Out of the woodwork
Today yet another faction of Syria’s divided opposition met in Moscow with Foreign Minister Sergei Lavrov and pledged its support for UN Secretary General Kofi Annan’s plan to bring peace to Syria. But even as support consolidates behind the Annan plan, infighting has continued within the self-proclaimed opposition groups, dashing hopes of a united opposition. Moscow has responded by saying that it is focusing on the very basics – no foreign intervention – to end a conflict that has killed more than 9,000 people in the last year.
Today in Moscow a delegation for Syria’s self-proclaimed leftist opposition, the Popular Front for Change and Liberation, announced that it was ready to support the “Annan plan” to bring an end to the violence in Syria. In particular, the members of the opposition would support a “pluralistic democratic system” that acted “in the interests of all Syrians, regardless of ethnic and religious background.”
The statement could be a rallying point for the Syria’s fractured opposition, which has been meeting piecemeal with Lavrov in recent weeks to discuss ending the violence in the country. In principle, the different groups meeting in Moscow have agreed that the country should not face foreign intervention. Yet deep divisions and rivalries remain among Syria’s fractious opposition and accusations of fake opposition groups created by the government have made the situation even tenser. “The Popular Front is pro-regime,” said Syria-based National Coordinating Body for Change and Liberation (NCB) Spokesman Abdul-Aziz al-Kheir. “This is a group that appeared quite recently, and has not faithfully struggled with the regime for many years. They were allied with the regime.” Just a week ago, representatives of the NCB came to Moscow for their own meeting with Lavrov, where NCB head Hassan Abdul-Azim called “Annan’s plan” the “last chance” for a peaceful settlement to the crisis.
In an interview, Qadri Jamil, the leader of the Popular Front delegation in Moscow, said that his group was being unjustly vilified because it is the “only leftist opposition in the country.” Jamil argued that the animosity between the groups was political, and that eliminating disagreements was not as important as solving them. “There is no need to formally unite the Syrian opposition and I actually believe that it is dangerous to try,” he said. “However, we do need to learn to compromise.”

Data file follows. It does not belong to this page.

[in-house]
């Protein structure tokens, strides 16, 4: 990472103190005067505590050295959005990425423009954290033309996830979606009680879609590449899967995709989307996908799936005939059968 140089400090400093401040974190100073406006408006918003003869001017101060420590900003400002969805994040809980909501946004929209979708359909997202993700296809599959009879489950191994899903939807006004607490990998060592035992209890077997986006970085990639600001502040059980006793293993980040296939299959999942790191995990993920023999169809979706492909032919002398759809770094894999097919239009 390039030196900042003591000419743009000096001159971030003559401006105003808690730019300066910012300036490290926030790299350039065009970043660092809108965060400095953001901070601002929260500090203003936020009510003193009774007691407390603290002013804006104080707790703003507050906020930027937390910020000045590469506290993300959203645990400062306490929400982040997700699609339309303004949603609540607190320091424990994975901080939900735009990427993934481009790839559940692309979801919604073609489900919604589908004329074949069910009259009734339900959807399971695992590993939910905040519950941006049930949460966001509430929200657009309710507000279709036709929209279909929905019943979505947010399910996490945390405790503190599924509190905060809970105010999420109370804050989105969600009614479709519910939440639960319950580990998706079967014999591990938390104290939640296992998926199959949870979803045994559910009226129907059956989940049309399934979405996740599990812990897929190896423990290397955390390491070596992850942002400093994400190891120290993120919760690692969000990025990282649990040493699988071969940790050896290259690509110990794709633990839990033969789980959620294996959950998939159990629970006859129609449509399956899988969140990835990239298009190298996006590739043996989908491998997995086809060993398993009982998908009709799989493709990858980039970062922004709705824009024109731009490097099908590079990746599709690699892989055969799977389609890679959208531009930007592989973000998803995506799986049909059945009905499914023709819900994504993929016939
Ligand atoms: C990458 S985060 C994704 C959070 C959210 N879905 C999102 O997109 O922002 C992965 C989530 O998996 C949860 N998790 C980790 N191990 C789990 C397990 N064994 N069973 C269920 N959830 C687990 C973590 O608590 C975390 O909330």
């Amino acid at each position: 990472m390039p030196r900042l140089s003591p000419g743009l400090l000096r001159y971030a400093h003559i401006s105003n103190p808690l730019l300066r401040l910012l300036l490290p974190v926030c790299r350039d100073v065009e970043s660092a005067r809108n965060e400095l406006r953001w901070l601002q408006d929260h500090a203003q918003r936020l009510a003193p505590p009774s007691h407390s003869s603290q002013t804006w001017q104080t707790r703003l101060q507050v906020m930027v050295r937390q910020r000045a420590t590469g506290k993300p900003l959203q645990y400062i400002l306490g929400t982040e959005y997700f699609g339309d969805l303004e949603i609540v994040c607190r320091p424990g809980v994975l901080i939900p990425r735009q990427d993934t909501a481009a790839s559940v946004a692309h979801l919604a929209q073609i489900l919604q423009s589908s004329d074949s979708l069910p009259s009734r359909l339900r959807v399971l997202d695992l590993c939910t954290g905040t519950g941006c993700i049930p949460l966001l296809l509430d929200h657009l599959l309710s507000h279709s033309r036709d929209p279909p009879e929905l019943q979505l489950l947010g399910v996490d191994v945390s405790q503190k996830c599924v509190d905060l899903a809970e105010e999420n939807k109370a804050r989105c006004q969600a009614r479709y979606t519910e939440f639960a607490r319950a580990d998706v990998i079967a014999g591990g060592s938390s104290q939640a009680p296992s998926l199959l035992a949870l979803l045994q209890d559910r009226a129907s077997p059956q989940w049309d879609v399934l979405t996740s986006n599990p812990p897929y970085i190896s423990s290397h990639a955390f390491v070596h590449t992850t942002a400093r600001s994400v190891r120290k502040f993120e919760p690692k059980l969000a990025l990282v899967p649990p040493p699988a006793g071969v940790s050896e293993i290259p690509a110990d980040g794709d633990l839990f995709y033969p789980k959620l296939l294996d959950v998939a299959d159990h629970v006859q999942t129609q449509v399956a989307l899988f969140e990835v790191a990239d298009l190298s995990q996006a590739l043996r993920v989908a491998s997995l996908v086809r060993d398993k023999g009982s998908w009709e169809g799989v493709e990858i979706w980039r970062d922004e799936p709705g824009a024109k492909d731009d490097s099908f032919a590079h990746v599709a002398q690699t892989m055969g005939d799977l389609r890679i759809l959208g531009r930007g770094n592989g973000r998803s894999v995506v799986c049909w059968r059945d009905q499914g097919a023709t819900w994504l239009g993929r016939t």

Russia’s Foreign Ministry has few illusions about creating a united opposition in Syria. “How much we can unite the opposition is not for me to judge,” said Alexander Lukashevich, a spokesman for the Russian Foreign Ministry. He continued that the Russian government was using “all opportunities” to find a resolution, which would “engage the minds of the Syrians themselves, without foreign recipes from those who can influence the Syrian sides.”
For Russia, it is crucial to show that the talks are making progress. Despite twice rejecting UN resolutions on Syria due to what it called “a pro-rebel bias,” Russia has remained engaged as a mediator between the Syrian government and the opposition. Yet progress has been slow-going, mostly because Syria’s opposition divides into loyalists and revolutionaries, armed and unarmed, foreign and domestic.
“Annan’s plan,” which has gotten support from Russia along with prominent Syrian opposition groups and the Syrian government, has been a major step. Yet this support seems to have consolidated around a plan that is on its last legs, as violence continues in Syria despite a ceasefire agreement. Fifty-four people were reported killed today in a blast in the city of Hama that government forces blamed on the explosion of a rebel bomb factory, and the opposition blamed on government shelling. So far, only 13 of the mandated 300 UN peacekeepers have been able to reach the country, making the ceasefire seem like even more of an afterthought at this point.
Jamil said that the failures of the plan were being exaggerated by Western sources, and that the decreasing levels of overall violence – despite the fact that the “Annan plan” called for a ceasefire – showed that the delegations were making progress. Yet al-Kheir, the NCB spokesman, said that his party had taken steps already to warn the Russian government against groups painting a rosy picture of the progress taking place in Syria. “I believe we’ve told them enough about the loyalty of the different groups and parties in Syria for them to understand the opposition in Moscow,” he said.
First published in Russia Profile